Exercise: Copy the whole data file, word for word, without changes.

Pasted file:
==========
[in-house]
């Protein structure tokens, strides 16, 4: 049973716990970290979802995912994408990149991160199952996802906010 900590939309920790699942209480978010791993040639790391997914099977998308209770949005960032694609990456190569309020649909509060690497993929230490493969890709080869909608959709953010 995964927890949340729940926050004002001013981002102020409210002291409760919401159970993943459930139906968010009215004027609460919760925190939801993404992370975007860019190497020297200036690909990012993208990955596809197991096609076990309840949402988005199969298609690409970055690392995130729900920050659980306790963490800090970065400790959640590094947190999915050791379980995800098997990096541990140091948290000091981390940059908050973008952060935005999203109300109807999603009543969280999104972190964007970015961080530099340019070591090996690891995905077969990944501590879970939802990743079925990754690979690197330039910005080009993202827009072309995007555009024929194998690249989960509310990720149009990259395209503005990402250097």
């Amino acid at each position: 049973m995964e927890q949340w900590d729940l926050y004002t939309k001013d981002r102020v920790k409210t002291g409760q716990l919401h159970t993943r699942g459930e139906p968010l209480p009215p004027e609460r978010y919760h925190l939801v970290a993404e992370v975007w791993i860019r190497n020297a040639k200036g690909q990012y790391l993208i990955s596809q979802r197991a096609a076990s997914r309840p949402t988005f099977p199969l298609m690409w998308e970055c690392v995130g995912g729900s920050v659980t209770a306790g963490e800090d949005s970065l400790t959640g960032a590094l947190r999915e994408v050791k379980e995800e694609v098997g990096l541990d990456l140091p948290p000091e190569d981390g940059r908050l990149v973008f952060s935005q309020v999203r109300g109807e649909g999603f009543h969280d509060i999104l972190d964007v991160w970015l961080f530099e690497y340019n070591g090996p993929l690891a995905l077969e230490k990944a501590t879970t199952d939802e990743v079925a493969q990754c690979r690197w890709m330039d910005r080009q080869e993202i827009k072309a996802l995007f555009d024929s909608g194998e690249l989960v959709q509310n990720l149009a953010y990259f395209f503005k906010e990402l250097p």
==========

[in-house]
């Protein structure tokens, strides 16, 4: 049973716990970290979802995912994408990149991160199952996802906010 900590939309920790699942209480978010791993040639790391997914099977998308209770949005960032694609990456190569309020649909509060690497993929230490493969890709080869909608959709953010 995964927890949340729940926050004002001013981002102020409210002291409760919401159970993943459930139906968010009215004027609460919760925190939801993404992370975007860019190497020297200036690909990012993208990955596809197991096609076990309840949402988005199969298609690409970055690392995130729900920050659980306790963490800090970065400790959640590094947190999915050791379980995800098997990096541990140091948290000091981390940059908050973008952060935005999203109300109807999603009543969280999104972190964007970015961080530099340019070591090996690891995905077969990944501590879970939802990743079925990754690979690197330039910005080009993202827009072309995007555009024929194998690249989960509310990720149009990259395209503005990402250097």
């Amino acid at each position: 049973m995964e927890q949340w900590d729940l926050y004002t939309k001013d981002r102020v920790k409210t002291g409760q716990l919401h159970t993943r699942g459930e139906p968010l209480p009215p004027e609460r978010y919760h925190l939801v970290a993404e992370v975007w791993i860019r190497n020297a040639k200036g690909q990012y790391l993208i990955s596809q979802r197991a096609a076990s997914r309840p949402t988005f099977p199969l298609m690409w998308e970055c690392v995130g995912g729900s920050v659980t209770a306790g963490e800090d949005s970065l400790t959640g960032a590094l947190r999915e994408v050791k379980e995800e694609v098997g990096l541990d990456l140091p948290p000091e190569d981390g940059r908050l990149v973008f952060s935005q309020v999203r109300g109807e649909g999603f009543h969280d509060i999104l972190d964007v991160w970015l961080f530099e690497y340019n070591g090996p993929l690891a995905l077969e230490k990944a501590t879970t199952d939802e990743v079925a493969q990754c690979r690197w890709m330039d910005r080009q080869e993202i827009k072309a996802l995007f555009d024929s909608g194998e690249l989960v959709q509310n990720l149009a953010y990259f395209f503005k906010e990402l250097p």